Autism Spectrum Disorder FAQ

Autism Spectrum Disorder (ASD) is a complex developmental disability that appears sometime during early childhood. Children with ASD vary greatly in their strengths, abilities, and needs. Students who are diagnosed with ASD share common impairments, as described in the Diagnostic and Statistical Manual of Mental Disorders (DSM-5):

  • “Persistent deficits in social communication and social interaction across multiple contexts”
  • “Restricted, repeptetive patterns of behavior, interests, or activities”

Although there is no definitive answer to what causes ASD, most experts in the medical and educational communities agree that it is caused by abnormalities in brain structure and function. We do not know what causes the brain to develop abnormally, but we do know that there is a strong genetic link to ASD. That is families that have one child with ASD have an increased likelihood of having another child with ASD. We also know that ASD is five times more likely to occur in boys (1 in 54) than in girls (1 in 252), and that the overall occurrence of ASD has increased dramatically with the current prevalence being 1 in 88.

What do we know about interventions for students with ASD?

ASD is a lifelong disorder. Currently, there is no known cure. Intervention for ASD, however, can be extremely effective and many children diagnosed with ASD as very young children succeed in general education.

Based on the existing evidence on intervention, the National Research Council (2001) suggests that interventions for preschool children with ASD begin as early as possible, provide 25 hours a week of planned instructional time, use a curriculum that includes goals from across developmental domains, provide opportunities to interact with typically developing children, use positive behavior support to encourage and teach appropriate behaviors, and provide support and education to families.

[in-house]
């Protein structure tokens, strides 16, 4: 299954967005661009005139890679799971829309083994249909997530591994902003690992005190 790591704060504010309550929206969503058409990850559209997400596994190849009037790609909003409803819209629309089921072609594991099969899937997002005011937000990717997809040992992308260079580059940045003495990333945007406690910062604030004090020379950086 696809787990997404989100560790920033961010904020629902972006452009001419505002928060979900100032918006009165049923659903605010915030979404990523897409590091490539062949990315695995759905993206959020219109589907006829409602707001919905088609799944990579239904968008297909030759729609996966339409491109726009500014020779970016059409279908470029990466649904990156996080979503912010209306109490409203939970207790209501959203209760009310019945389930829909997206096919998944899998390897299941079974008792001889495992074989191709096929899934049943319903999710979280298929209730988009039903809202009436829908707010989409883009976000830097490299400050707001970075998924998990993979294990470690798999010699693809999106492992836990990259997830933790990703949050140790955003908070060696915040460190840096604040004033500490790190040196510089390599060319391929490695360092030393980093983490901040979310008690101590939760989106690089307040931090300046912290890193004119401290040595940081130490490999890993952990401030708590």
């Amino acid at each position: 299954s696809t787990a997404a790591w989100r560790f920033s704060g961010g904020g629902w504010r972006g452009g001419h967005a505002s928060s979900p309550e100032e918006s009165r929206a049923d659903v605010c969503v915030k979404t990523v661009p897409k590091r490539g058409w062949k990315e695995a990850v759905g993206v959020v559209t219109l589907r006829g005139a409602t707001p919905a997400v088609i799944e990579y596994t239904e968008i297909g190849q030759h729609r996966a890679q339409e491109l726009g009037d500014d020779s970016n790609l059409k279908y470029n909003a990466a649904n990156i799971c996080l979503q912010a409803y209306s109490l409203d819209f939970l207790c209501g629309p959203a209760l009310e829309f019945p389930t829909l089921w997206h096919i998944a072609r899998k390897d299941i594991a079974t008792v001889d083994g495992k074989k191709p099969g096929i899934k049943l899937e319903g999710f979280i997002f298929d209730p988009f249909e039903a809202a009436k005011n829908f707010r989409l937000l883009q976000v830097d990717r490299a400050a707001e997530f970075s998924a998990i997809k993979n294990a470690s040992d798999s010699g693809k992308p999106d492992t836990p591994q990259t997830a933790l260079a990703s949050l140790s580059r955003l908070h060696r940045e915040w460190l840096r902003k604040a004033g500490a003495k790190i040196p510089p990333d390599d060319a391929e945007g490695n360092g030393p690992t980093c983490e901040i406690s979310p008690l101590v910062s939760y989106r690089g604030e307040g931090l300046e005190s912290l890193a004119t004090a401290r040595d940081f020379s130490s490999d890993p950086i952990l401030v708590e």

What are evidence-based practices for young children with ASD?

The evidence is clear that there is not a single correct way to educating children with ASD. Applied Behavior Analysis (ABA), however, is one strategy that has been demonstrated to be effective in teaching children with ASD for over 40 years. ABA uses behavioral principles (e.g., positive reinforcement) to teach valued skills to students with ASD. ABA is an important component in a comprehensive early intervention/early childhood special education program for young children with ASD.

What types of settings are most appropriate for the education of young children with ASD?

When determining where young children with ASD should spend their time, it is important to remember that children with ASD are children first. Therefore, where you think typically developing toddlers and preschoolers should spend their time will influence where you think toddlers and preschoolers with ASD should spend their time. We do know that children with ASD will do better in a predictable environment with:

  • A low child-teacher ratio
  • A clear and consistent schedule
  • Caregivers who are responsive and positive

It is also important that young children with ASD have opportunities everyday to interact successfully with typically developing peers. These opportunities must be planned for and supported in order to make sure that they are fun and successful for both the children with ASD and the typically developing children.

Helpful Resources On the Web

Autism Society
Autism Speaks
Autism Society of Washington
Haring Center
Technical Assistance Center on Social Emotional Intervention for Young Children (TACSEI)
The National Professional Development Center on Autism Spectrum Disorder (NPDC)
Seattle Children’s Autism Center
UW Autism Center
FEAT of Washington

Other Helpful Resources:

  • Chawarska, K., Klin, A., Volkmar, F. (2008). Autism Spectrum Disorders in Infants and Toddlers. New York: The Guilford Press.
  • National Research Council (2001). Educating Children with Autism. Washington, DC: National Academy Press.
  • Wiseman, N. (2009). The First Year: Autism Spectrum Disorders. Cambridge: Da Capo Press.